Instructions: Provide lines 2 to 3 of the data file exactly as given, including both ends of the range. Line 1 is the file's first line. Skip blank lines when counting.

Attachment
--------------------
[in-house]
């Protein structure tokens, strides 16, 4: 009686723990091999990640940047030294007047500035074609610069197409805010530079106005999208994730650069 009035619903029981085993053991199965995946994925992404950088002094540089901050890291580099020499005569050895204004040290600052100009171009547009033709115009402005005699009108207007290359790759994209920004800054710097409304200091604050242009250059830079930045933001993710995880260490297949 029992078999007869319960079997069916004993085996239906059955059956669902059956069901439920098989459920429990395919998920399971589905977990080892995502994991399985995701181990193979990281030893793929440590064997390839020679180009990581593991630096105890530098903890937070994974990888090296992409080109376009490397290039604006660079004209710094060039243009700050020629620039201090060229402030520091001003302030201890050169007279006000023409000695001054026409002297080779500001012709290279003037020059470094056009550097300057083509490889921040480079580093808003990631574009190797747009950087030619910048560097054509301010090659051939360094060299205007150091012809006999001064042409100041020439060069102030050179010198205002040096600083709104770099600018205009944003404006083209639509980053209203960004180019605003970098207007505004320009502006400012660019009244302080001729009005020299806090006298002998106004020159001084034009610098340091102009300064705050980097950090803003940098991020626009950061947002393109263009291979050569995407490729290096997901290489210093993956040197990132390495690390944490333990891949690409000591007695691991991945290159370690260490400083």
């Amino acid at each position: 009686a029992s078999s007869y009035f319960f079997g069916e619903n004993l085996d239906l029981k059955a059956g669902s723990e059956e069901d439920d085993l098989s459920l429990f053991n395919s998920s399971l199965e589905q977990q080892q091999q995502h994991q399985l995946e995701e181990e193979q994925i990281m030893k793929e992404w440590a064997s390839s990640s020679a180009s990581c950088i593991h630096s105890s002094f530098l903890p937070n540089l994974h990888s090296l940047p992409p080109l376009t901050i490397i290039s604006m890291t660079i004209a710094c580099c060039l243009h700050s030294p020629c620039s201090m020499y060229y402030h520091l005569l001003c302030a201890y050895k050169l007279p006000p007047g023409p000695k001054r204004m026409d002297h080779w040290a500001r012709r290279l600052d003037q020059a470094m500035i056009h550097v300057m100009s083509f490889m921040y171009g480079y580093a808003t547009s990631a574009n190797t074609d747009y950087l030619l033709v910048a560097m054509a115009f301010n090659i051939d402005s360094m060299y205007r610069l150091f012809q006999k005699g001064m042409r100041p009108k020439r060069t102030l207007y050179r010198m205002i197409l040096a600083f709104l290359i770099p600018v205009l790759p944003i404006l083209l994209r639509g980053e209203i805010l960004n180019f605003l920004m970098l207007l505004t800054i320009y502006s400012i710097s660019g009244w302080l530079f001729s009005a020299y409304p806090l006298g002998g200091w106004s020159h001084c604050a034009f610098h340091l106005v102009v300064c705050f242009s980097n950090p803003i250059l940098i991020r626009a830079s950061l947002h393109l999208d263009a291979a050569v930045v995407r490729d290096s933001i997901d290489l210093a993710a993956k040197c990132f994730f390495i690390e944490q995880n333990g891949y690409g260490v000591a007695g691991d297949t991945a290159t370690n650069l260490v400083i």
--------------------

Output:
């Protein structure tokens, strides 16, 4: 009686723990091999990640940047030294007047500035074609610069197409805010530079106005999208994730650069 009035619903029981085993053991199965995946994925992404950088002094540089901050890291580099020499005569050895204004040290600052100009171009547009033709115009402005005699009108207007290359790759994209920004800054710097409304200091604050242009250059830079930045933001993710995880260490297949 029992078999007869319960079997069916004993085996239906059955059956669902059956069901439920098989459920429990395919998920399971589905977990080892995502994991399985995701181990193979990281030893793929440590064997390839020679180009990581593991630096105890530098903890937070994974990888090296992409080109376009490397290039604006660079004209710094060039243009700050020629620039201090060229402030520091001003302030201890050169007279006000023409000695001054026409002297080779500001012709290279003037020059470094056009550097300057083509490889921040480079580093808003990631574009190797747009950087030619910048560097054509301010090659051939360094060299205007150091012809006999001064042409100041020439060069102030050179010198205002040096600083709104770099600018205009944003404006083209639509980053209203960004180019605003970098207007505004320009502006400012660019009244302080001729009005020299806090006298002998106004020159001084034009610098340091102009300064705050980097950090803003940098991020626009950061947002393109263009291979050569995407490729290096997901290489210093993956040197990132390495690390944490333990891949690409000591007695691991991945290159370690260490400083």
């Amino acid at each position: 009686a029992s078999s007869y009035f319960f079997g069916e619903n004993l085996d239906l029981k059955a059956g669902s723990e059956e069901d439920d085993l098989s459920l429990f053991n395919s998920s399971l199965e589905q977990q080892q091999q995502h994991q399985l995946e995701e181990e193979q994925i990281m030893k793929e992404w440590a064997s390839s990640s020679a180009s990581c950088i593991h630096s105890s002094f530098l903890p937070n540089l994974h990888s090296l940047p992409p080109l376009t901050i490397i290039s604006m890291t660079i004209a710094c580099c060039l243009h700050s030294p020629c620039s201090m020499y060229y402030h520091l005569l001003c302030a201890y050895k050169l007279p006000p007047g023409p000695k001054r204004m026409d002297h080779w040290a500001r012709r290279l600052d003037q020059a470094m500035i056009h550097v300057m100009s083509f490889m921040y171009g480079y580093a808003t547009s990631a574009n190797t074609d747009y950087l030619l033709v910048a560097m054509a115009f301010n090659i051939d402005s360094m060299y205007r610069l150091f012809q006999k005699g001064m042409r100041p009108k020439r060069t102030l207007y050179r010198m205002i197409l040096a600083f709104l290359i770099p600018v205009l790759p944003i404006l083209l994209r639509g980053e209203i805010l960004n180019f605003l920004m970098l207007l505004t800054i320009y502006s400012i710097s660019g009244w302080l530079f001729s009005a020299y409304p806090l006298g002998g200091w106004s020159h001084c604050a034009f610098h340091l106005v102009v300064c705050f242009s980097n950090p803003i250059l940098i991020r626009a830079s950061l947002h393109l999208d263009a291979a050569v930045v995407r490729d290096s933001i997901d290489l210093a993710a993956k040197c990132f994730f390495i690390e944490q995880n333990g891949y690409g260490v000591a007695g691991d297949t991945a290159t370690n650069l260490v400083i």